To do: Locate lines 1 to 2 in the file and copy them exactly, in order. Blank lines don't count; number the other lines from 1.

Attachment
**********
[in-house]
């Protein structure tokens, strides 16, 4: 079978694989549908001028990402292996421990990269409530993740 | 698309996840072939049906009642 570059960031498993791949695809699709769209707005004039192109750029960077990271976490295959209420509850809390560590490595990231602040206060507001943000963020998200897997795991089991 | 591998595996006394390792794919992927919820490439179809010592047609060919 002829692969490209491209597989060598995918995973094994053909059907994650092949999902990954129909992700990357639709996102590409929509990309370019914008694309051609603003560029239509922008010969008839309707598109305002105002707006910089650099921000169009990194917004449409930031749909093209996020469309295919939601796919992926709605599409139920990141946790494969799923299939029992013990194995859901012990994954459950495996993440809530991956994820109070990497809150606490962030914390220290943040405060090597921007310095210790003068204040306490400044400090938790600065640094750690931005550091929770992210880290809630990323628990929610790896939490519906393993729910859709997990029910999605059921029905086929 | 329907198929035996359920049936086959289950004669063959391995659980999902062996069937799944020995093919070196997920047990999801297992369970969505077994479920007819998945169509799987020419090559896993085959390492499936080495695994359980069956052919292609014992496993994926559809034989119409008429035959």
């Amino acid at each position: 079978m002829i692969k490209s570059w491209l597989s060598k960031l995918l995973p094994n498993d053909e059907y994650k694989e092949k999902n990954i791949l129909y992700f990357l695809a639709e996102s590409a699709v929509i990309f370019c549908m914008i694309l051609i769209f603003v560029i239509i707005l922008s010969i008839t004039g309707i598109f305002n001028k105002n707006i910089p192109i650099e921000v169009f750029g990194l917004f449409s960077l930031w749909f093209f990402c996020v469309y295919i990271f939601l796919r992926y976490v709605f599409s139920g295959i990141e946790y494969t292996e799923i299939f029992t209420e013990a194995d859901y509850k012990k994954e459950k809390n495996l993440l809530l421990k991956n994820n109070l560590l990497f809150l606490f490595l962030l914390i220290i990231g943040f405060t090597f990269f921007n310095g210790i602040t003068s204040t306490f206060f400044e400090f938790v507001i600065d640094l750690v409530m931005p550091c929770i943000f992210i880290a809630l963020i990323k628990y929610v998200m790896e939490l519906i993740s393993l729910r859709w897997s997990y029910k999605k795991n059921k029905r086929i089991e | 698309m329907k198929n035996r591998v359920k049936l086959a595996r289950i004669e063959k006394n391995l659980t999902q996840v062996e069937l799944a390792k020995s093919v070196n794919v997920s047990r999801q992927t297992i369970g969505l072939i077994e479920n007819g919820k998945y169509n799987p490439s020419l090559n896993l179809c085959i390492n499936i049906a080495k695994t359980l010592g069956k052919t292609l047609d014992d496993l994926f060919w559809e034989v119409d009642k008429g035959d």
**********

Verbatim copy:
[in-house]
């Protein structure tokens, strides 16, 4: 079978694989549908001028990402292996421990990269409530993740 | 698309996840072939049906009642 570059960031498993791949695809699709769209707005004039192109750029960077990271976490295959209420509850809390560590490595990231602040206060507001943000963020998200897997795991089991 | 591998595996006394390792794919992927919820490439179809010592047609060919 002829692969490209491209597989060598995918995973094994053909059907994650092949999902990954129909992700990357639709996102590409929509990309370019914008694309051609603003560029239509922008010969008839309707598109305002105002707006910089650099921000169009990194917004449409930031749909093209996020469309295919939601796919992926709605599409139920990141946790494969799923299939029992013990194995859901012990994954459950495996993440809530991956994820109070990497809150606490962030914390220290943040405060090597921007310095210790003068204040306490400044400090938790600065640094750690931005550091929770992210880290809630990323628990929610790896939490519906393993729910859709997990029910999605059921029905086929 | 329907198929035996359920049936086959289950004669063959391995659980999902062996069937799944020995093919070196997920047990999801297992369970969505077994479920007819998945169509799987020419090559896993085959390492499936080495695994359980069956052919292609014992496993994926559809034989119409008429035959």